Also known as:
Sharp-nosed Treefrog, Basin Treefrog, Quacking River Frog
This species was until 2017
placed in the genus Hypsiboas
Madre Selva Biological Station, Loreto, Peru—January 16, 2013
I usually saw these large, gawky, angular frogs just before they leaped away. Their long pointy snouts make them easy to identify.
Here is a complete list of the herps I saw in the wild on my 2013 MT Amazon Expeditions trip.
Santa Cruz Forest Reserve, Loreto, Peru—January 19, 2013
Here's another one in the last few seconds before it was suddenly five feet deep in the jungle.
Santa Cruz Forest Reserve, Loreto, Peru—January 20, 2014
Last year I saw at least half a dozen of these frogs, but this year I thought I hadn't seen any. I had assumed this was one of the more common large Osteocephalus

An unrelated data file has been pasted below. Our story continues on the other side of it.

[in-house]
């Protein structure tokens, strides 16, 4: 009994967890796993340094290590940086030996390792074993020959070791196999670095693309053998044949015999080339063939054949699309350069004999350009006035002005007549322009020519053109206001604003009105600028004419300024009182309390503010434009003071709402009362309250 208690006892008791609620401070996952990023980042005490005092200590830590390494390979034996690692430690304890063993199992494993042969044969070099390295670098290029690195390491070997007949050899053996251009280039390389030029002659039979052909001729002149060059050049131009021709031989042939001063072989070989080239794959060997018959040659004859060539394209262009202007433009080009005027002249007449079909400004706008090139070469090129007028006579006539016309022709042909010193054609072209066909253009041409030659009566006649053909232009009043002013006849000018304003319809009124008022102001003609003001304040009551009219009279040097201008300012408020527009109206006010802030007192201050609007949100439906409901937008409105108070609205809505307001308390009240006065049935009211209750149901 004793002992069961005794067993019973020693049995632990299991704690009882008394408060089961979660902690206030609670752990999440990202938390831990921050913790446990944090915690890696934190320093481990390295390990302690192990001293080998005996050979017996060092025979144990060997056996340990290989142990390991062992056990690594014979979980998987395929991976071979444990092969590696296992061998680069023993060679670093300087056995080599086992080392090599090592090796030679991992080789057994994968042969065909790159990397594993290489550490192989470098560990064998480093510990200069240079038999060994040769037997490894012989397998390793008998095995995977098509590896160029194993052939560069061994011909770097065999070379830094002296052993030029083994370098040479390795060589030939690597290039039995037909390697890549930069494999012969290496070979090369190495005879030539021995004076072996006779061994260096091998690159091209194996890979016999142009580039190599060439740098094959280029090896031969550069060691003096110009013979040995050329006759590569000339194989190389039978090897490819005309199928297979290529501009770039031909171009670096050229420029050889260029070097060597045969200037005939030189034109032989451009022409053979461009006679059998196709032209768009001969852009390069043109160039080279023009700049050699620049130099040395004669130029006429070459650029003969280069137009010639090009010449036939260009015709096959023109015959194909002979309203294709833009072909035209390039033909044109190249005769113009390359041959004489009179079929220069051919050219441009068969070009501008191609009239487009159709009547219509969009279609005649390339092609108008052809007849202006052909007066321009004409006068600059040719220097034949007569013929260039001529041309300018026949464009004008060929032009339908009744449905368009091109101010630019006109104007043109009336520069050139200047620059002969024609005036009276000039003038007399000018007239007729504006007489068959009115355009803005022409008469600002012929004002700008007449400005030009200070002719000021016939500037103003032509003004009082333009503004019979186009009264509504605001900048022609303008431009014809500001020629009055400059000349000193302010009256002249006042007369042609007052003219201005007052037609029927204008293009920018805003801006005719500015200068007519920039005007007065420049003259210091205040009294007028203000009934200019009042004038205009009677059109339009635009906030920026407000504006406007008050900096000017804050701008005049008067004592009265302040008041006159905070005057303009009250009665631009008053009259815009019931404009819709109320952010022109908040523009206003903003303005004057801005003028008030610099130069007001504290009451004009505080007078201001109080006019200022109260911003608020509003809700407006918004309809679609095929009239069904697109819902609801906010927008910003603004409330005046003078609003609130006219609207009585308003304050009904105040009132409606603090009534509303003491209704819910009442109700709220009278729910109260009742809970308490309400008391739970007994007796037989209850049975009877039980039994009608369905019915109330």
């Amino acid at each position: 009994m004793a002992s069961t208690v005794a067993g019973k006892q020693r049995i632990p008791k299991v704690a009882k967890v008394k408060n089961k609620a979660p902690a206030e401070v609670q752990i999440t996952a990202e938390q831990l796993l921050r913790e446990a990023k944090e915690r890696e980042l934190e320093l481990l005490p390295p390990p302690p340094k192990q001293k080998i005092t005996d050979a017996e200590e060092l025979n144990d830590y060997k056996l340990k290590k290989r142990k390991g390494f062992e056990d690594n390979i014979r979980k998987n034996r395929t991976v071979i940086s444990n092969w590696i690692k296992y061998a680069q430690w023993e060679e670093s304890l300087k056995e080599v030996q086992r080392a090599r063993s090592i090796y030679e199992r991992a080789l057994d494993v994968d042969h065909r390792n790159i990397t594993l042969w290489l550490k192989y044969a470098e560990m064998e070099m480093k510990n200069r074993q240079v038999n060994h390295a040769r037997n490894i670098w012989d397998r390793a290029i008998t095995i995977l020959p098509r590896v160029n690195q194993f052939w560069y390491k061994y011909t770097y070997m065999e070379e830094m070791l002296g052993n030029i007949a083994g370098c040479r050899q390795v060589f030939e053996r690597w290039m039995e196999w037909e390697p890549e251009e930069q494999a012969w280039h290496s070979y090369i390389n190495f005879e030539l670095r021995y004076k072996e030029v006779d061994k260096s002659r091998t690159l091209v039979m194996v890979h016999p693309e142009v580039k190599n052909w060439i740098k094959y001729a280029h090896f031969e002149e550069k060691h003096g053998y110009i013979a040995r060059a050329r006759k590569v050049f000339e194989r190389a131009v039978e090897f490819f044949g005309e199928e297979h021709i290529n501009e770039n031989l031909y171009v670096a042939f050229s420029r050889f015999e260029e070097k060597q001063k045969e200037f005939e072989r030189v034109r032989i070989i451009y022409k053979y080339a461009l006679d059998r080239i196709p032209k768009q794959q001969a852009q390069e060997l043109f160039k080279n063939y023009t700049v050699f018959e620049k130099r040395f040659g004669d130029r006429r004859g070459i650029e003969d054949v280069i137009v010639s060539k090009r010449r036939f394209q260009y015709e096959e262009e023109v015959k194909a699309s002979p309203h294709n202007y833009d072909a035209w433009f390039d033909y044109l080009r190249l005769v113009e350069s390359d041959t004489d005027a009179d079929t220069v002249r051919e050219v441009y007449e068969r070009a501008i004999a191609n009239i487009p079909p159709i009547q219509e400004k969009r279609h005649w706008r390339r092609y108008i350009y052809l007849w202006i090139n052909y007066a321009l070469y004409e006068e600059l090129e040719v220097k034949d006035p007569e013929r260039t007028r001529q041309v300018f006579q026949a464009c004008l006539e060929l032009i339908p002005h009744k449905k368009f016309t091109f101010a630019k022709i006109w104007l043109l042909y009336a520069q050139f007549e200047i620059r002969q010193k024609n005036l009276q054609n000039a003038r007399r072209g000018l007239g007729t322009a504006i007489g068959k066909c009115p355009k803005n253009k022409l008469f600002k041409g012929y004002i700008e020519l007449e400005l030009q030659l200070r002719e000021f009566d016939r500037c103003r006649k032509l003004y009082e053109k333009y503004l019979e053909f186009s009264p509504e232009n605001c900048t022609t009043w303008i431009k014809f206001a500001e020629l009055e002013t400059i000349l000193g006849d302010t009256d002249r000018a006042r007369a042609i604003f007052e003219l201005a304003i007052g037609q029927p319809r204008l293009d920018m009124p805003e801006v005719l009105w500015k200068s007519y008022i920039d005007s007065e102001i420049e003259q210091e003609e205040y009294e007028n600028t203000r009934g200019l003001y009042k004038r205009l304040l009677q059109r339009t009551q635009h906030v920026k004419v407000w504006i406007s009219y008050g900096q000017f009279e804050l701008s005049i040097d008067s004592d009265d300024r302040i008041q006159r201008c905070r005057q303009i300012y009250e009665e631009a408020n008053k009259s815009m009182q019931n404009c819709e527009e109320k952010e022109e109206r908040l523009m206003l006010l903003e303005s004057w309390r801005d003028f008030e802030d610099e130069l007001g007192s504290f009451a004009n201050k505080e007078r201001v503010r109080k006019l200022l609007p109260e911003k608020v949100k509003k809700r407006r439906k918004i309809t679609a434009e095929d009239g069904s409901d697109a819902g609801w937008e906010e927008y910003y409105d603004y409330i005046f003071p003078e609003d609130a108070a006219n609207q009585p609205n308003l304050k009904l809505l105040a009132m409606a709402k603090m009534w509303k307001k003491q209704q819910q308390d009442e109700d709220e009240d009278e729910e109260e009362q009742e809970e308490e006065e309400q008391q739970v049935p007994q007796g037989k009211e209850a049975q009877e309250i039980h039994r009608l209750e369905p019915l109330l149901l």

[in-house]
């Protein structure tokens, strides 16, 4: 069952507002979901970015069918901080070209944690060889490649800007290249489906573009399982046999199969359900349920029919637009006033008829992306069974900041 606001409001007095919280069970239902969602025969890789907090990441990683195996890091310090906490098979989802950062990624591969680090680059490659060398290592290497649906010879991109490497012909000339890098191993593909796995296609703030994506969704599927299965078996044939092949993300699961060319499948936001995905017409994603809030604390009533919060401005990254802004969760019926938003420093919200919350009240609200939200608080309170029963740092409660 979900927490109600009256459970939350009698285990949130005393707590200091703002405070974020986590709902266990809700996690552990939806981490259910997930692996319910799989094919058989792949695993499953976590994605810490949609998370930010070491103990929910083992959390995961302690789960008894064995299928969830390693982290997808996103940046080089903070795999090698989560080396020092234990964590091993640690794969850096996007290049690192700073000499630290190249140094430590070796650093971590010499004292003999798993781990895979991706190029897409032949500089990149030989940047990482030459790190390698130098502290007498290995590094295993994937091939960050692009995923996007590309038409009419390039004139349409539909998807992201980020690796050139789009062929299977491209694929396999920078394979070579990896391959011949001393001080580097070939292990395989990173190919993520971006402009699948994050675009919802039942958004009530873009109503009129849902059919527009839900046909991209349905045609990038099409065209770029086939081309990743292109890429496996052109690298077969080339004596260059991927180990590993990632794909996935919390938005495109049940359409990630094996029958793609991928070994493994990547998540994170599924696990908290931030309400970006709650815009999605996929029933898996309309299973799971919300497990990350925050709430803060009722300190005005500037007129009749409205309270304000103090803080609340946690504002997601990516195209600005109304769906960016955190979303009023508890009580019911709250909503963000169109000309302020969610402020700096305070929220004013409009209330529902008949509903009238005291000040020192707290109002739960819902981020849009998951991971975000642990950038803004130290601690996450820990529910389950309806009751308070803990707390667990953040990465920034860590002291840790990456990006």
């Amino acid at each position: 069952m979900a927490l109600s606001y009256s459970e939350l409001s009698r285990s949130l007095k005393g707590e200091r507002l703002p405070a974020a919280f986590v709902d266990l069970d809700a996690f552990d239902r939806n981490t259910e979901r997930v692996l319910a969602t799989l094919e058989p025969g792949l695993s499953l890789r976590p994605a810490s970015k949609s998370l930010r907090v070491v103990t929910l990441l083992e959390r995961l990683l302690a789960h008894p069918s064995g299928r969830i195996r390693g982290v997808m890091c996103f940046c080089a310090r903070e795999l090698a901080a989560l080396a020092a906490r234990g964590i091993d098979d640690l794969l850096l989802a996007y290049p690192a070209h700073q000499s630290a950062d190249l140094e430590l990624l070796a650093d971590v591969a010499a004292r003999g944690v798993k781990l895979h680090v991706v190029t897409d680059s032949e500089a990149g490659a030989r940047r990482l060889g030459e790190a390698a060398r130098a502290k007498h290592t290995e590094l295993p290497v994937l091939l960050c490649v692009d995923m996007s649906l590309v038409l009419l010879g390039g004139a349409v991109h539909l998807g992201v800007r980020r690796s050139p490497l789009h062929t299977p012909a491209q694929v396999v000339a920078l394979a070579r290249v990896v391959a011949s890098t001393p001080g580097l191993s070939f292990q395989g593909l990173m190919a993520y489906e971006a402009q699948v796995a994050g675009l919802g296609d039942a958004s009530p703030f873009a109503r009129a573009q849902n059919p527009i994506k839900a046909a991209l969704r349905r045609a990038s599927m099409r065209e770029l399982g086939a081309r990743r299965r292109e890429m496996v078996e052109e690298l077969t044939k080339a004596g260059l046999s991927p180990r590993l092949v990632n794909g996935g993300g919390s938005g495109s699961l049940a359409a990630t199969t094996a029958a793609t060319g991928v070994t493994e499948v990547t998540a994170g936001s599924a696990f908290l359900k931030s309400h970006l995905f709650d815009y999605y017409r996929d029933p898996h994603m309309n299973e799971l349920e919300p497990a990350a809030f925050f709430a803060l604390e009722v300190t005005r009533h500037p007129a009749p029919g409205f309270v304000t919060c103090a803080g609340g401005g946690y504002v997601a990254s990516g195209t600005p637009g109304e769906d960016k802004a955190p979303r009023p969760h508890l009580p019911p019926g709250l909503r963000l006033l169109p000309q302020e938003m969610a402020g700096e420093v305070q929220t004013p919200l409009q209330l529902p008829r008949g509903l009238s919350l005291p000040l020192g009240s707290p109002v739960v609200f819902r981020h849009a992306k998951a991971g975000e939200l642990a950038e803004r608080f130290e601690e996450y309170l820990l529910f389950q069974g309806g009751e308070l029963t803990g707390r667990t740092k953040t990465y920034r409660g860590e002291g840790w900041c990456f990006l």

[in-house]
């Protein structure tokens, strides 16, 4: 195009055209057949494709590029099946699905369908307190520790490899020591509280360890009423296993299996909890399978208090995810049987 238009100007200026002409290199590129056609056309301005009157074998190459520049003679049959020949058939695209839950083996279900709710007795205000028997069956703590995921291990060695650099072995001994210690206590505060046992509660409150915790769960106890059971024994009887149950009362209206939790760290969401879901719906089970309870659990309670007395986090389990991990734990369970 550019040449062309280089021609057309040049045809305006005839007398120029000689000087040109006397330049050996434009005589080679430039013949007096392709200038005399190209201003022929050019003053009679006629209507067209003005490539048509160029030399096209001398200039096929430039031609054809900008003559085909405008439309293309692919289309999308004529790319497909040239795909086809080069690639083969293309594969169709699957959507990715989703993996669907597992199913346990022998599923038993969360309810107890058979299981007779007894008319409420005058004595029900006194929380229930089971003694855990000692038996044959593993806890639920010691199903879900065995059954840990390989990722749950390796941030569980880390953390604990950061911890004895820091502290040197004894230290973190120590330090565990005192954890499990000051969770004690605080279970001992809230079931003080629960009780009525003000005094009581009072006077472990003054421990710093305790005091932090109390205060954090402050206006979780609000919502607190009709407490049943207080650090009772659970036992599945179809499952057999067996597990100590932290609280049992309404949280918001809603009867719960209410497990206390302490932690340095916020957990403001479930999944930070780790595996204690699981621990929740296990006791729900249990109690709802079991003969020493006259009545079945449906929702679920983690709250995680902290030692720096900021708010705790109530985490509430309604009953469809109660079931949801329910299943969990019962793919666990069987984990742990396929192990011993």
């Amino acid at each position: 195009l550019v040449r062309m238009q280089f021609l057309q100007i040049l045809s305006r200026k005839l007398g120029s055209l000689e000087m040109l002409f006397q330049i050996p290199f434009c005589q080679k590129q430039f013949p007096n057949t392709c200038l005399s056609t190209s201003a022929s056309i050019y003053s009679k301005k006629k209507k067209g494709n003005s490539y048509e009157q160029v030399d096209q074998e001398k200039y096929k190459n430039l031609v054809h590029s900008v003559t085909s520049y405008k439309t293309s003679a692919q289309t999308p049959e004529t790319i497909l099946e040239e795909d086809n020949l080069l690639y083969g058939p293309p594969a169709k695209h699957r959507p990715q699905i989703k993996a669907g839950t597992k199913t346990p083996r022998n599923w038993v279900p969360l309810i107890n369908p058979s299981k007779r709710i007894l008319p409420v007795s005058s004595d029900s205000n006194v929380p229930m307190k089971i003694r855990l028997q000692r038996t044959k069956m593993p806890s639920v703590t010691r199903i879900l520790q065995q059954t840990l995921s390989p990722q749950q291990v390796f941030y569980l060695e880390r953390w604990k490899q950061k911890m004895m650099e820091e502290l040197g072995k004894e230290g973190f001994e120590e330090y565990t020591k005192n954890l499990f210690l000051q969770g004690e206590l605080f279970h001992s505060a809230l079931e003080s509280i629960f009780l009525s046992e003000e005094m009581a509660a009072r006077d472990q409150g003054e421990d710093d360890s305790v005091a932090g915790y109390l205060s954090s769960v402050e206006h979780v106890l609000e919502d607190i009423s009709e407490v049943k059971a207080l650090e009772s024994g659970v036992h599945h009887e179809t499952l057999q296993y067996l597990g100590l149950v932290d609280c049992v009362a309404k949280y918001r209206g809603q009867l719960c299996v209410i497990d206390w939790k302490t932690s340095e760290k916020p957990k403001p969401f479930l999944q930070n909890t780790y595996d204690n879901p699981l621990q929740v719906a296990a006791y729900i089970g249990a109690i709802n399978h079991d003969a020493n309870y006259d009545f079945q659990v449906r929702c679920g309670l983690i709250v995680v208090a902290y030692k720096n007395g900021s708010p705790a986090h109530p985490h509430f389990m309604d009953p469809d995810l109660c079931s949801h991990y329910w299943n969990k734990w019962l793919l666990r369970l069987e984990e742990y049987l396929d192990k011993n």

treefrogs at the time I took the photo, but hey, there's that long pointy snout!
Here is a complete list of the herps I saw in the wild on my 2014 MT Amazon Expeditions trip.
Madre Selva Biological Station, Loreto, Peru—February 2, 2016
This is the thickest Boana lanciformis
I've ever seen, by quite a bit. It's so plump that I thought it must be some other species at first, but every aspect of it matches a typical B. lanciformis
except the girth. Maybe it's a female almost bursting with eggs?
My Travelogues and Trip Lists page includes a complete list of the herps I saw in the wild on my 2016 MT Amazon Expeditions trip.
Santa Cruz Forest Reserve, Loreto, Peru—February 5, 2016
Something about the proportions of these frogs makes me think of people wearing frog costumes. Hmm, maybe next Halloween...
Santa Cruz Forest Reserve, Loreto, Peru—February 7, 2016
I'm pretty sure this is a very young Boana lanciformis, not yet grown into its human-in-a-frog-costume shape.